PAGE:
You cannot just wing it as a business owner. Your livelihood is at risk here. You have to look at the numbers to ensure you are growing the right business for your life.
Here are the most important one’s to focus on.
For some, they look at profit as Revenue – expenses – compensation = profit
But with you being the only part of the business, the best way to look at it is revenue-expenses = profit.
Profit is what you can pay yourself unless you have to save for something. If you are saving for a building, new equipment, etc. then figure out how much you have to save to get there in the time period you need, and that is part of what you deduct and cannot pay yourself.
Some businesses choose to use the profit first method. The profit first method looks at it as revenue – profit = expenses. That is how much you can choose to spend on expenses. This can work great for some, but for others it can be tough. It’s a good goal to get to, but in the beginning may not be doable.
2. Monthly/Yearly Expenses
You have to understand what it costs to run your business. This is technology, contractors, equipment, licensing, marketing/advertising, etc. Go into it understanding this number really really well. It’s hard to know what to pay yourself without understanding your expenses.
You can use software like quickbooks or budgeting apps to track what’s going out. Don’t ignore your expenses! The goal is to run your business well while keeping expenses as low as you can. But don’t be cheap! Your product, service, marketing, etc. have to be worth it for customers to want to work with you.
3. Profit by client
Many service businesses have different levels of clients. It is important to understand how much you make per client so you can figure out who makes the most sense to work for. Oftentimes, people realize that 80% of their revenue comes from 20% of clients. This is good to know so as you grow you can focus on the most profitable clients.
4. Cash flow
Revenue is great, but if it takes 3-6 months to get paid, you can get into trouble fast. The truth is most businesses fail because they lack cash flow. This is why it can be so crucial to build a cash reserve just like you would with your own personal finances. You want to be able to weather whatever storm comes your way.
If you lack recurring revenue, you may want to have upwards of 12 months of expenses built up. If you have recurring revenue, you may be able to have a lower amount closer to 3-6 months. As you add employees and more expenses, a cash reserve becomes even more important.
5. Yearly Run Rate
Your yearly run rate is important for new business owners who are thinking of starting. I see so many people fail because they thought they would grow faster. The truth is it takes a lot of time.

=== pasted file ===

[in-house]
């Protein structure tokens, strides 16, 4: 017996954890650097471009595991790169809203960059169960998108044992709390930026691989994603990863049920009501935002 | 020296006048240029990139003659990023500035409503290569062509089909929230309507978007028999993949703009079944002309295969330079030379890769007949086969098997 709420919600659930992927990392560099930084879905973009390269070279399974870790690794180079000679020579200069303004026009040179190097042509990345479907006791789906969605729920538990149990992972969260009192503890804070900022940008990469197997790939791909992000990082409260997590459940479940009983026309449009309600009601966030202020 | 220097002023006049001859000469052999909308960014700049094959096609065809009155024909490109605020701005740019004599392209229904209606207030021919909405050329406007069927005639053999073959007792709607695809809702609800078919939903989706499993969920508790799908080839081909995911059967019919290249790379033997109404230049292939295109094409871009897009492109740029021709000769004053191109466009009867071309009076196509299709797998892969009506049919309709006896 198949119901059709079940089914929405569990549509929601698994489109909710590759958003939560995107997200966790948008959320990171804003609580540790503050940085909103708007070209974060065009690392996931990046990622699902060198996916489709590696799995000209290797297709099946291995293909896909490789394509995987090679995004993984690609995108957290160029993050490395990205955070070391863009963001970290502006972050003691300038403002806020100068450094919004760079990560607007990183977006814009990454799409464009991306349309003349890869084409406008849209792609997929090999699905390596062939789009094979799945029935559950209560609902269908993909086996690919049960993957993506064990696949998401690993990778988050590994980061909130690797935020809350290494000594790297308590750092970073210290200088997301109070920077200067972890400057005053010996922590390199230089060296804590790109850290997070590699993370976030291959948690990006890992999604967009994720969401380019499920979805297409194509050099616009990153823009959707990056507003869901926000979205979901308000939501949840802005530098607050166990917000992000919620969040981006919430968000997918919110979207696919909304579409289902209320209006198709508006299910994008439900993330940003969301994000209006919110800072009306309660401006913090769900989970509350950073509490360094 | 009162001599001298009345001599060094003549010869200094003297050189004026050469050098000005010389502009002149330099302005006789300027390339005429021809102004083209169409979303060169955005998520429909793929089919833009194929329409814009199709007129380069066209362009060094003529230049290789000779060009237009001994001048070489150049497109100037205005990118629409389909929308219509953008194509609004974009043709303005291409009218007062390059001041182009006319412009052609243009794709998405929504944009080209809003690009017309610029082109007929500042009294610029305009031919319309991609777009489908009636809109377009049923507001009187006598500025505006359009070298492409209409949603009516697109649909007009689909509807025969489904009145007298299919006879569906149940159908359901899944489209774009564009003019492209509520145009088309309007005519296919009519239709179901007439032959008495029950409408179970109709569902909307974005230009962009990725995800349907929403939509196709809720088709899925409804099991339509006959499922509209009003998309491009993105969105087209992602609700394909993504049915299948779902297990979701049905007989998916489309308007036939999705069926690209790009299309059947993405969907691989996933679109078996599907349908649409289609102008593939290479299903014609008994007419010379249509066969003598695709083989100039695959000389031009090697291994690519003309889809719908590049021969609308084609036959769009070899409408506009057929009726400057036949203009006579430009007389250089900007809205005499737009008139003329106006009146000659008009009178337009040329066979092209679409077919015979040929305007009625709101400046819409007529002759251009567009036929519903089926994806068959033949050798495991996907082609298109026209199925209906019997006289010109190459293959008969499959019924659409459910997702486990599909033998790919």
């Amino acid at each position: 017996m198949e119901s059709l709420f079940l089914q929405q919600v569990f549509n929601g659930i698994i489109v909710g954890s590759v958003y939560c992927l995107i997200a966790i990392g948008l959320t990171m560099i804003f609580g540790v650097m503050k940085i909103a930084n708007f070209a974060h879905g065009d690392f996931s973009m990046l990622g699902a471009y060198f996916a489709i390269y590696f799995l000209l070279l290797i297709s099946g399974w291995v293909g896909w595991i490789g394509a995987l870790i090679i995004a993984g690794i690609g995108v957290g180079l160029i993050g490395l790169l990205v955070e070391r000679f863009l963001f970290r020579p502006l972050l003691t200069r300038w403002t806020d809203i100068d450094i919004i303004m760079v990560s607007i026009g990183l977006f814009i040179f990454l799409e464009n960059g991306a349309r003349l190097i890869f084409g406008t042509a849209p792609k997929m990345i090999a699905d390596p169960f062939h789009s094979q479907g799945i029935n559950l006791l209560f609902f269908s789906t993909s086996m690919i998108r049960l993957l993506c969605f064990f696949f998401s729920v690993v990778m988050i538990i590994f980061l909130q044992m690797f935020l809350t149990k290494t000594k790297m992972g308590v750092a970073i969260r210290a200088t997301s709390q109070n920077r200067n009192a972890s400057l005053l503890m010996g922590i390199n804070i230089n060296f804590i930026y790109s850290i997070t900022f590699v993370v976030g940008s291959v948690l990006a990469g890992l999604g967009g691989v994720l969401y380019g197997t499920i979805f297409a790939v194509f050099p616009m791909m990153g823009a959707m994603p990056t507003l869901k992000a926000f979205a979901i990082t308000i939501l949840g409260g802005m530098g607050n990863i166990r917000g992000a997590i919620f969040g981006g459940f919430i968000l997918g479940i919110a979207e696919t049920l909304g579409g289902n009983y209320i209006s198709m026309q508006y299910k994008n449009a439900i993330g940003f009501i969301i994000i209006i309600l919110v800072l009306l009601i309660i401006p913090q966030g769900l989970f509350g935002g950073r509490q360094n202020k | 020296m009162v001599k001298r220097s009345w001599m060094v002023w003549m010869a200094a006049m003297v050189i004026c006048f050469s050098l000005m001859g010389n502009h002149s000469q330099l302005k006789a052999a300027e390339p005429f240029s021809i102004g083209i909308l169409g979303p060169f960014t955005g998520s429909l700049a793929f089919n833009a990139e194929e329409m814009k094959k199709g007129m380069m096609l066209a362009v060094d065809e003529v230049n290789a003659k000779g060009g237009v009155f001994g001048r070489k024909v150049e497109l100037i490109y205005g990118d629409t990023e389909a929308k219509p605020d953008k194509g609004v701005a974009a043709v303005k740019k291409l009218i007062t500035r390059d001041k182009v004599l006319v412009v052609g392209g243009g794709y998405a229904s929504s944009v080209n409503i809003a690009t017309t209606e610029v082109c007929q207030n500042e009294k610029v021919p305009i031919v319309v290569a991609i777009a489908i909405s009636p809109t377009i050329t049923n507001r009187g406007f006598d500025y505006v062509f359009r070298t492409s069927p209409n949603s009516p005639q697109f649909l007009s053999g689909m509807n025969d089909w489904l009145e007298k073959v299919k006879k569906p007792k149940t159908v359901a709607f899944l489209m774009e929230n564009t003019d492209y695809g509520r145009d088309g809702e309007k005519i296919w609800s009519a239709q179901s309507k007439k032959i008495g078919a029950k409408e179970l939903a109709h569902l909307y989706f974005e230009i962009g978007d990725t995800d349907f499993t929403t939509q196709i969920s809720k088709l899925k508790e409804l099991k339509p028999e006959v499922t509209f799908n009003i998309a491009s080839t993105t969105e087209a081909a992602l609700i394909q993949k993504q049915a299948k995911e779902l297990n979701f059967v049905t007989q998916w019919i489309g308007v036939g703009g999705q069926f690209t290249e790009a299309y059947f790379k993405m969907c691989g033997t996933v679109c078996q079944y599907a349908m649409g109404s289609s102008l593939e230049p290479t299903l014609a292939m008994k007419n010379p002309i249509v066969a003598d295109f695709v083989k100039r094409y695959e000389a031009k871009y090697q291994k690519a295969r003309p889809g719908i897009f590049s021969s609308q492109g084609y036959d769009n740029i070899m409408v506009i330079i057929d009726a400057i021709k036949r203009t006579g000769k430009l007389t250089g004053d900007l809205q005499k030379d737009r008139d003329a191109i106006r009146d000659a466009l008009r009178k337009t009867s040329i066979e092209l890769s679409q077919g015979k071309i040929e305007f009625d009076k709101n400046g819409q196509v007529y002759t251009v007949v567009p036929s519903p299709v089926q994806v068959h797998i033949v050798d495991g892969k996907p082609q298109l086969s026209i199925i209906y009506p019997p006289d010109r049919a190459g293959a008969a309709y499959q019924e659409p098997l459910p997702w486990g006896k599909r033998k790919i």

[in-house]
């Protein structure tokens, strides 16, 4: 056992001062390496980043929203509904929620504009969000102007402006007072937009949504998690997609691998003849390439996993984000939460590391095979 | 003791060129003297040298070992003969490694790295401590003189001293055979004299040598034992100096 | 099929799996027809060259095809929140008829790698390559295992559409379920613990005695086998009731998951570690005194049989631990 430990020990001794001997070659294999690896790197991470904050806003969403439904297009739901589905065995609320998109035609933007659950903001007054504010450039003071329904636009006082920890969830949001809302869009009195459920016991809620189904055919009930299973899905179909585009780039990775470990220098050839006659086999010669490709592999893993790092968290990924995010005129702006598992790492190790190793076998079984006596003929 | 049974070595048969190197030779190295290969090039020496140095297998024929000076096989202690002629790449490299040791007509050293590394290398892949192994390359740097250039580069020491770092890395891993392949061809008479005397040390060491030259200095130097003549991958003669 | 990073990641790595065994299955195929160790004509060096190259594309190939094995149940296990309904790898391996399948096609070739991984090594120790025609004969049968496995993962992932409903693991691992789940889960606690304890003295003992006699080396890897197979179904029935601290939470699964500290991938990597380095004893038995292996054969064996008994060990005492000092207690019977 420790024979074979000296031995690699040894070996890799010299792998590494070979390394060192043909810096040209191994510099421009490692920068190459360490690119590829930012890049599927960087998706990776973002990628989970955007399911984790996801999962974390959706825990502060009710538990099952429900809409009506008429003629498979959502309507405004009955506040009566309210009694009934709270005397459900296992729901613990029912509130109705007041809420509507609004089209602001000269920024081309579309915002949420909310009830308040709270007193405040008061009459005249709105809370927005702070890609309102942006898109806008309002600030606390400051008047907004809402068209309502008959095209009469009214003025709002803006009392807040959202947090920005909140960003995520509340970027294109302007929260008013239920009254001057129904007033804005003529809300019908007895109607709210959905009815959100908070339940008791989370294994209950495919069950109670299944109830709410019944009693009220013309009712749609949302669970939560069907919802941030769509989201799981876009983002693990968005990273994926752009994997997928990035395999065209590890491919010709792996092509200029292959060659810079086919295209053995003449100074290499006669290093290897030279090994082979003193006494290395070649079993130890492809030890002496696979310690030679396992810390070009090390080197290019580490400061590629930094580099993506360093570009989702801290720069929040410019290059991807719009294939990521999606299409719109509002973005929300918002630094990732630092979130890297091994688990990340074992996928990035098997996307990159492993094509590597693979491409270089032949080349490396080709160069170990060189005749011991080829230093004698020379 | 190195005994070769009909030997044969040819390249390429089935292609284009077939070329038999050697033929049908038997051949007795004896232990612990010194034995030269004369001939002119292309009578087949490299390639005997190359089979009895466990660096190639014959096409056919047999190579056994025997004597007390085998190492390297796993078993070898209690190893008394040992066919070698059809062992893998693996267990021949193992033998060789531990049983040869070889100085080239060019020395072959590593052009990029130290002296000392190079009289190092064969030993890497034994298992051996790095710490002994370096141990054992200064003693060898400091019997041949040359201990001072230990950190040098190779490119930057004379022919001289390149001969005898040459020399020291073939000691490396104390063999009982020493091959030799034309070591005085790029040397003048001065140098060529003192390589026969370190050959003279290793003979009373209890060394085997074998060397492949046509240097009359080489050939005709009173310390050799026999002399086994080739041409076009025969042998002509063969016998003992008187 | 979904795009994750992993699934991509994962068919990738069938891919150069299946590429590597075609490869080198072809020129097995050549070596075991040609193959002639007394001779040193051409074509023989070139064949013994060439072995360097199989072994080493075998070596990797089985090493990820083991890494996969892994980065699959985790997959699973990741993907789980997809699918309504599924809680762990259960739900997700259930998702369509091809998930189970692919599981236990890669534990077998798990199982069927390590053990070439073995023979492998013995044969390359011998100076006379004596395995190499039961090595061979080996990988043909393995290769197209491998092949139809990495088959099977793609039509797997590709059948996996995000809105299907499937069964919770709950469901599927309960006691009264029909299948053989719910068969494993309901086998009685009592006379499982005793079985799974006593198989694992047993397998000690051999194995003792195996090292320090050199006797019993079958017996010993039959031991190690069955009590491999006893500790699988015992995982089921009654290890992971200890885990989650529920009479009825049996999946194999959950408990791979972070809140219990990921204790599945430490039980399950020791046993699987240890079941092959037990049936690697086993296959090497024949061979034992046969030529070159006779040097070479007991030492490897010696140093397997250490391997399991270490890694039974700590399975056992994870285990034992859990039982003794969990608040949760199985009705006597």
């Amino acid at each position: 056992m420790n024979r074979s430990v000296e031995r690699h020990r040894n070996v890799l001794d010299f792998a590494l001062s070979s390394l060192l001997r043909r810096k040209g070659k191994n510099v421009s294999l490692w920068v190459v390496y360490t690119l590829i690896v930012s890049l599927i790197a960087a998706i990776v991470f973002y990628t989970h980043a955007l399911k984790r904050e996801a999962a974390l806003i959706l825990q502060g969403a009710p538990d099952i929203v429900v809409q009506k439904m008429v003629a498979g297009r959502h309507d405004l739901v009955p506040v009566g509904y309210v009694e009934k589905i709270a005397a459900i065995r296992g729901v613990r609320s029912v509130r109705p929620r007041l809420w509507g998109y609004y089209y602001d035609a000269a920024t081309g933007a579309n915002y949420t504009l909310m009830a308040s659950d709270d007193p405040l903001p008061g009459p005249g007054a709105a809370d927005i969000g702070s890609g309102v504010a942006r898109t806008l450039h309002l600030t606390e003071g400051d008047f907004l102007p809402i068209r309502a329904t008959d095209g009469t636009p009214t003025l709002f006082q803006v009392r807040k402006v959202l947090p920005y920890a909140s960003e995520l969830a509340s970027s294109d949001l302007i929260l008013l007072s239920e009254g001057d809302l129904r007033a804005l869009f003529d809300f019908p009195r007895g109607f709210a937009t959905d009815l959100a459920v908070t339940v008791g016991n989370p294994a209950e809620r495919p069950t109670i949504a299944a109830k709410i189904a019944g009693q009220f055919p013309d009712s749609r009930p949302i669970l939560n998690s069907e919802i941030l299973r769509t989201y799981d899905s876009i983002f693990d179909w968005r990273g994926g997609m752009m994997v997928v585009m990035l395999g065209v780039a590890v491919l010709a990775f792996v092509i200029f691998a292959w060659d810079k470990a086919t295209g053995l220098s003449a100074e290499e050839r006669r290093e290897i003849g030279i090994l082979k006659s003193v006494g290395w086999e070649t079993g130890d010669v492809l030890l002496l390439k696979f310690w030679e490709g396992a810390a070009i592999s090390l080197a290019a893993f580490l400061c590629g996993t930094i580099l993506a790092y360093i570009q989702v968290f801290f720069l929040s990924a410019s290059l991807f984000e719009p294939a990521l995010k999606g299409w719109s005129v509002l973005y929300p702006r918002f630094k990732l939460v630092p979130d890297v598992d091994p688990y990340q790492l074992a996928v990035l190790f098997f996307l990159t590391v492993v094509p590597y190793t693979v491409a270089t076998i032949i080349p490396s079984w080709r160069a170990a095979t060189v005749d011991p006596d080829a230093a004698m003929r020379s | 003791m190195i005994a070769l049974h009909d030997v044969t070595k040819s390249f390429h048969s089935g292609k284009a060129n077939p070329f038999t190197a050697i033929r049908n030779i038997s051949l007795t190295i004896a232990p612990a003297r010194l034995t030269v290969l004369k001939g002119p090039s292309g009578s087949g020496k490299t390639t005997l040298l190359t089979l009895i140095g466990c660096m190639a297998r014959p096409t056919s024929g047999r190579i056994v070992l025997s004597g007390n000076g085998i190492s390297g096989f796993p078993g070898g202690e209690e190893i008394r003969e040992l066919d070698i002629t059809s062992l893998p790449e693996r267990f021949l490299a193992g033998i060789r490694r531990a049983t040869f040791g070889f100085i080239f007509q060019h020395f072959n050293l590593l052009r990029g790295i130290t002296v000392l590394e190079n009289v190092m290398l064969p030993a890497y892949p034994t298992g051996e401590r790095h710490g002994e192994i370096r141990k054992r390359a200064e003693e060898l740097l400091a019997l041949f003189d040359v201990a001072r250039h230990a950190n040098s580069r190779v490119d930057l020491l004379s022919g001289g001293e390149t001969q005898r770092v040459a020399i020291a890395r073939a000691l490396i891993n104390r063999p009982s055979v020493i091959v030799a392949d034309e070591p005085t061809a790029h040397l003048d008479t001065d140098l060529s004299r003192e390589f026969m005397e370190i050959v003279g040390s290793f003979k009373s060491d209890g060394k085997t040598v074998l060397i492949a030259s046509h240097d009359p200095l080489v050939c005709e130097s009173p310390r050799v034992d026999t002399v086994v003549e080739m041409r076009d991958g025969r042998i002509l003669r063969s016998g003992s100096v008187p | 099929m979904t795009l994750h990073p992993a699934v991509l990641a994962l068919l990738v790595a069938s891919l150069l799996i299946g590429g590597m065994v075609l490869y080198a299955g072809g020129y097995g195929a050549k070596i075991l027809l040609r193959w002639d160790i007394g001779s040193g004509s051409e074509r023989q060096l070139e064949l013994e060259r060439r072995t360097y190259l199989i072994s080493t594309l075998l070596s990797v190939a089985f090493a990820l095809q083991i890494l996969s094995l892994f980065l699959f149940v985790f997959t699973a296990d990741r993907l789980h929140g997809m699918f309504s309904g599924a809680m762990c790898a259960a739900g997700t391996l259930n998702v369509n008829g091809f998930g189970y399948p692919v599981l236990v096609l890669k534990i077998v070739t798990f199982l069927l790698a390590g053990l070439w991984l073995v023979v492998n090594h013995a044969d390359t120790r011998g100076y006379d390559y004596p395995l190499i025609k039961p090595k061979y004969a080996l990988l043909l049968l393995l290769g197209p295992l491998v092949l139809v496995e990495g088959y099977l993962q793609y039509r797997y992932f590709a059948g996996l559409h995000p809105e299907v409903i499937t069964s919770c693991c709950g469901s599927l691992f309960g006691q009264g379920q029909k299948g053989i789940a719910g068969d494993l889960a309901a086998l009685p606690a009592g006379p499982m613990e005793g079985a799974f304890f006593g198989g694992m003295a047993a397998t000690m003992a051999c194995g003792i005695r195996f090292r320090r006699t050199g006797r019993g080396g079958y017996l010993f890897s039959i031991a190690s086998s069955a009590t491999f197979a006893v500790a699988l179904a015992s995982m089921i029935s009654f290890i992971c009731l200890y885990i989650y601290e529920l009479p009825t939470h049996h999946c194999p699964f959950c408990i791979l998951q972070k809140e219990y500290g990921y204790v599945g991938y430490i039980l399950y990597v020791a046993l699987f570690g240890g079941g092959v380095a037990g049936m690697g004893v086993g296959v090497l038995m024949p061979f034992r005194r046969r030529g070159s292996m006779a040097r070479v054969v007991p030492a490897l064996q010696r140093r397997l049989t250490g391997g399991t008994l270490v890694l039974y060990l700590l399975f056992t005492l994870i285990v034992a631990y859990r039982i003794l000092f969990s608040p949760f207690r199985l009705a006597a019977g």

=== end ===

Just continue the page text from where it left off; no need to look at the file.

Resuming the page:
The longer runway you can give yourself, the better chance you have to make it.
If you need $50,000 to live off of a year and it will cost $30,000 to run the business, you would want anywhere from $80,000-$160,000 saved to give yourself time to build this business and not be desperate and take the wrong clients just for some revenue.
6. How Much To Save For Taxes
The amount of business owners I have seen on a payment plan to the IRS is wild. You need to understand how much you will owe in taxes and save for it. If you are paying yourself $10,000 a month, you will need to save generally around 20-25% of that.
Work with a financial planner and CPA to ensure you are saving the correct amount for next year’s taxes. And if you are an S corp, set up quarterly tax payments so you don’t get stuck with any penalties.
7. Gross Margin
Gross margin/gross profit reflects how much you have left when you subtract the cost of the product from the selling price. If it is super low, you will not have enough to cover everything.
Improving your gross profit margins is key.
8. Cost To Acquire A Customer
This is what they always talk about on shark tank. If it costs $50 to get a client to buy a $40 shirt, you are in the red. However, if it costs that and the average customer comes back and buys 4 more shirts, you are looking good.
You have to understand the lifetime value of a customer and what they bring in so you can make key decisions on how to advertise. This will definitely take some time to get the data, but it is great to know if people come back or just use you one time. The deeper you understand your product, clients, lifetime value, etc. the better.
9. Total Debt
If you had to leverage credit cards, lines of credit, business loans, etc you need to know these numbers and the interest rates attached so you can come up with the best debt payoff plan for your business.
Leveraging debt can be wise for your business. You just have to do it well and have a plan to pay it off.
10. Your Equity
Many businesses take money early on to survive, most times this means you have given up equity. Make sure you keep track of this and know how much equity you own of your business.
11. Value of Your Business
According to entreprenuer.com, 98% of business owners do not know the value of their business. Yet, many business owners are keeping a large percentage of their wealth in their business. You have to check in and know the value of your business to be able to plan for your retirement. You have to know the multiples, whether it is sellable or not, for how much, etc.
As you go about building your business, have regular finance meetings to go over these numbers and ensure you are growing the right way!
If you need help managing your personal finances as well as your business, we are here to help! Book a free first meeting here (I currently have a waitlist till September right now).
Disclaimer: none of this is advice, it is just for informational purposes. Talk with your financial planner before implementing any of these strategies.